A year ago, Mayor Bill de Blasio waged a public campaign for his city’s needs, exemplified by his repeated trips to Albany to personally lobby the governor and Legislature as they embarked on their annual, and often secretive, state budget negotiations.
But this budget season, de Blasio has kept a lower profile.
His trips to Albany have been infrequent. The high-profile lobbying efforts by the mayor’s allies, like labor unions and other outside spending groups, have been scaled back. And largely gone are the public pleas for funding, which often took the form of news conferences with a rotating cast of sympathetic elected officials by the mayor’s side.
The choice to make de Blasio less visible was a deliberate one, according to interviews with administration officials and those close to the budget process.
The mayor and his staff have worked behind the scenes to advance de Blasio’s agenda — namely, increased funding for housing and homelessness programs, as well as a series of education proposals, including continued mayoral control of the school system. But the decision to keep de Blasio out of the daily spotlight was made with an eye on the shifting political landscape in the wake of ex-Assembly Speaker Sheldon Silver’s loss of power and with the hopes of avoiding the confrontations with Governor Andrew Cuomo that marked last year’s negotiations.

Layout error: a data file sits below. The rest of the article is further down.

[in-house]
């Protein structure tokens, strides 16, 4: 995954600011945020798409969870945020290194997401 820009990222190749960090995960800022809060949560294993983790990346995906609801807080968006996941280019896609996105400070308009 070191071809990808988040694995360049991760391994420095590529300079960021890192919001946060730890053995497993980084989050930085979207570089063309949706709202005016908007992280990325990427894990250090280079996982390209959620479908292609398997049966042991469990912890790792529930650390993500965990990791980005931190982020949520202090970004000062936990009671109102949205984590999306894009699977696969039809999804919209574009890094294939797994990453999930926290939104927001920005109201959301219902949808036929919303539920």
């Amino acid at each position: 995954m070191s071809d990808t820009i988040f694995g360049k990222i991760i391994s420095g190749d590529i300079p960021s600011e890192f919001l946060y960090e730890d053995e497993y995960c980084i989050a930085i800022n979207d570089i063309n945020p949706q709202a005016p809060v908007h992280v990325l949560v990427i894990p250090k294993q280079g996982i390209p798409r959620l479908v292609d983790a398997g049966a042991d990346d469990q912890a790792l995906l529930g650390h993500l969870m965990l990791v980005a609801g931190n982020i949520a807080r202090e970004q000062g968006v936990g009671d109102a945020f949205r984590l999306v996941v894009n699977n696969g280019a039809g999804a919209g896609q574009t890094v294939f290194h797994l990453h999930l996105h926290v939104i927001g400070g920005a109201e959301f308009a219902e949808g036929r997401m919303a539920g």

The new Assembly Speaker, Carl Heastie of the Bronx, had one previous interaction with de Blasio when they clashed over who should be speaker of the New York City Council. De Blasio’s candidate, Melisa Mark-Viverito of Manhattan, eventually won. The mayor is also a polarizing figure among Senate Republicans. So he is largely staying out of Albany, but he and several top aides work the phones repeatedly, calling allies to push their agenda.
They also turned more frequently to surrogates to make their case for them, including some unlikely allies such as Kathy Wylde, head of a business group that has an at-times frosty relationship with the liberal de Blasio, and Republican former Mayor Rudy Giuliani, a frequent de Blasio critic, to advocate extending mayoral control of the city school system.